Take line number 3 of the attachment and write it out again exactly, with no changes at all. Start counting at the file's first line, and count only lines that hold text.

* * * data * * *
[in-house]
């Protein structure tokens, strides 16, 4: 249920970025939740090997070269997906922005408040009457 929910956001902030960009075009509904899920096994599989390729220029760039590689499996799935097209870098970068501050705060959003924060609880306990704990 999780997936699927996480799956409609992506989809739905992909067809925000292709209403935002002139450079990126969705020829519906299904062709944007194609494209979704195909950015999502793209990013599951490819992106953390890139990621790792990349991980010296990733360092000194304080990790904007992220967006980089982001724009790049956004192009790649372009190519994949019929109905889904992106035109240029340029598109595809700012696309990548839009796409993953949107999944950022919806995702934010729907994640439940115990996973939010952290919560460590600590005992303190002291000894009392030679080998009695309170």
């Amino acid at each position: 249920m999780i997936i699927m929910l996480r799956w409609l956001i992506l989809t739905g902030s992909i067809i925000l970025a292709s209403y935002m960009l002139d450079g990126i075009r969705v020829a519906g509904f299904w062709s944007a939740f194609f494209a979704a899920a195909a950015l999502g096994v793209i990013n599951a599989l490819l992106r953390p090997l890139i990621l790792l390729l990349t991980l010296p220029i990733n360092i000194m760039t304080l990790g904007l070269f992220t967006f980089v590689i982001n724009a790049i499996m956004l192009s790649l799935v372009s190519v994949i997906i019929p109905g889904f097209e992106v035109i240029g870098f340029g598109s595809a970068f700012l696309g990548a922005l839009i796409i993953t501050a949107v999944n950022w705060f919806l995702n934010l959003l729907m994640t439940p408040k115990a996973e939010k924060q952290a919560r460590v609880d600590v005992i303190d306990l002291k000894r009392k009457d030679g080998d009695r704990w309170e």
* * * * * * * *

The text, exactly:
């Amino acid at each position: 249920m999780i997936i699927m929910l996480r799956w409609l956001i992506l989809t739905g902030s992909i067809i925000l970025a292709s209403y935002m960009l002139d450079g990126i075009r969705v020829a519906g509904f299904w062709s944007a939740f194609f494209a979704a899920a195909a950015l999502g096994v793209i990013n599951a599989l490819l992106r953390p090997l890139i990621l790792l390729l990349t991980l010296p220029i990733n360092i000194m760039t304080l990790g904007l070269f992220t967006f980089v590689i982001n724009a790049i499996m956004l192009s790649l799935v372009s190519v994949i997906i019929p109905g889904f097209e992106v035109i240029g870098f340029g598109s595809a970068f700012l696309g990548a922005l839009i796409i993953t501050a949107v999944n950022w705060f919806l995702n934010l959003l729907m994640t439940p408040k115990a996973e939010k924060q952290a919560r460590v609880d600590v005992i303190d306990l002291k000894r009392k009457d030679g080998d009695r704990w309170e």